Sunday, July 14, 2024

MIT wants to avoid Eversource construction on Vassar Street in Cambridge. (Photo: bujcich via Flickr)

The Massachusetts Institute of Technology was asked Tuesday by a City Council committee vote to withdraw its opposition to Eversource’s preferred route for new transmission lines through its campus – an unusual attempt to pressure the school to prevent a potential delay of the utility’s huge transmission upgrade in Cambridge, Somerville and Boston.

The resolution, approved unanimously by the council’s Health and Environment Committee, now goes to the full council. Supporters hope the body will “go formally on record” requesting MIT to abandon its own route preferences, committee chair Patty Nolan said. “We know you’re amazingly important to us,” Nolan said, describing the purpose of the vote. “But we really hope that you will come forward and not oppose [Eversource] and work together and pledge to make sure that we jointly do everything we can to accelerate this.”

Eversource has applied to the state Energy Facilities Siting Board and the Department of Public Utilities to build a first-in-the-country 11-story underground substation in Kendall Square and more than 8 miles of underground cable to connect the facility to existing substations in Cambridge, Somerville and Boston, at an estimated construction cost of $1.5 billion. The utility says the project is needed to handle rapidly increasing electric loads in all three cities from new development and conversions to “green energy” such as electric cars and heat pumps.

Eversource chose preferred cable routes after two years of meetings with government officials, advocacy groups and property owners, including MIT and Cambridge officials. The university surprised participants by formally opposing the Eversource routes through its campus and filing proposed alternates about a month before hearings at the siting board were to begin Oct. 16.

MIT wants to avoid cable on Vassar Street, the committee meeting was told by Joe Higgins, vice president for campus services and stewardship with responsibility for construction. “It’s really the heart and the lungs, and the vital organs that keeps MIT going and powered,” and with more than 500 utility crossings there would inevitably be outages for construction and maintenance that would affect the university severely, Higgins said. MIT has proposed alternate routes on the Grand Junction Railroad, Albany Street and Wadsworth Street; Eversource says they would be more expensive and more difficult if not impossible to build.

Calling out MIT

The city has officially sided with Eversource in testimony by Public Works commissioner Kathleen Watkins, who said the MIT alternate routes had been considered during the two years of consultations and that “the city does not see the MIT routes as viable routes.”

Eversource and the city of Cambridge fear that if the board decides to give the alternate routes formal status, requirements for public notice, hearings and other procedures will delay a decision for as long as two years past the June 2024 date that Eversource says is necessary to complete the new project by 2030. Eversource experts gave a grim picture of the capacity of the existing transmission system even now, with one saying that with sharply rising demand the situation is “dire.” One Eversource witness at the siting board hearings said the utility might have to put portable generators “on the streets of Cambridge” in an emergency.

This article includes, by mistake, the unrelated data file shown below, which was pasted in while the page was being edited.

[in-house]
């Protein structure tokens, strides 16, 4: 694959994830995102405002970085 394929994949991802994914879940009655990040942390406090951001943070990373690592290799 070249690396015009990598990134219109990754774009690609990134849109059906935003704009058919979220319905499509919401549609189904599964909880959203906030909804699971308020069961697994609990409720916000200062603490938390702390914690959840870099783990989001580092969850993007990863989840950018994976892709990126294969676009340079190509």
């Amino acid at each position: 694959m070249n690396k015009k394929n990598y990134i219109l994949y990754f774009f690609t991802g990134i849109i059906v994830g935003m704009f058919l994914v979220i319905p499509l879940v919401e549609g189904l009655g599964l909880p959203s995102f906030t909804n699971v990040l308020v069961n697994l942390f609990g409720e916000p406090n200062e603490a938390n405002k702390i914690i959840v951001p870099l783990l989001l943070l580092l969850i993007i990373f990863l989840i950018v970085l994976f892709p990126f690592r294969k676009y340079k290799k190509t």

MIT’s own buildings “are a major source of greenhouse gas emissions in Cambridge, and their campus emissions rather than declining are increasing, and notably so in 2022,” said Maureen Hemphill of Mothers Out Front, the local organization fighting climate change, during public comment. “We feel consequently that it’s appropriate for MIT to do their share to support much-needed public infrastructure improvements.” Another commenter, James Williamson of North Cambridge, pointed out that “MIT is contributing to this. They’re contributing to the expansion of biotech in Kendall Square.” Williamson also questioned “how much growth, expansion and use of energy that requires additional load should we really be having in our city and in our country, for that matter?”

Scenario for backing down

The committee meeting was a compressed version of three weeks of siting board hearings, with Eversource and MIT presenting their charts, route maps and arguments. Most councillors took a more practical approach.

“It seems extremely unlikely to me that the siting board will ultimately approve MIT’s alternate route, if the city of Cambridge is saying we can’t possibly do it. The MBTA is saying we can’t possibly do it. And Eversource is saying we can’t possibly do it, that argument is going to prevail over MIT saying ‘We don’t want it on Vassar Street,’” councillor Quinton Zondervan said. “So it seems to me that we’re just going to waste a lot of time, because the siting board has to go through their process … And ultimately, we’re going to get back to the same point where we are now, which is we’re gonna go with Eversource’s route.”

Higgins downplayed the risk of delay, saying the MIT campus was a small part of the project and that other route problems might lengthen the siting board’s deliberations. Higgins also pledged that the school would not appeal a board decision, in answer to a question from Nolan. Higgins also indicated that if the board does not decide to treat the school’s routes as a formal proposal, which could come earlier than the final decision, it would end its attempt to move the routes.

In the end, though, the committee went ahead with its vote to request that MIT drop its opposition. The board – over Eversource’s objections – has already extended the time for parties to file briefs and reply briefs by a month.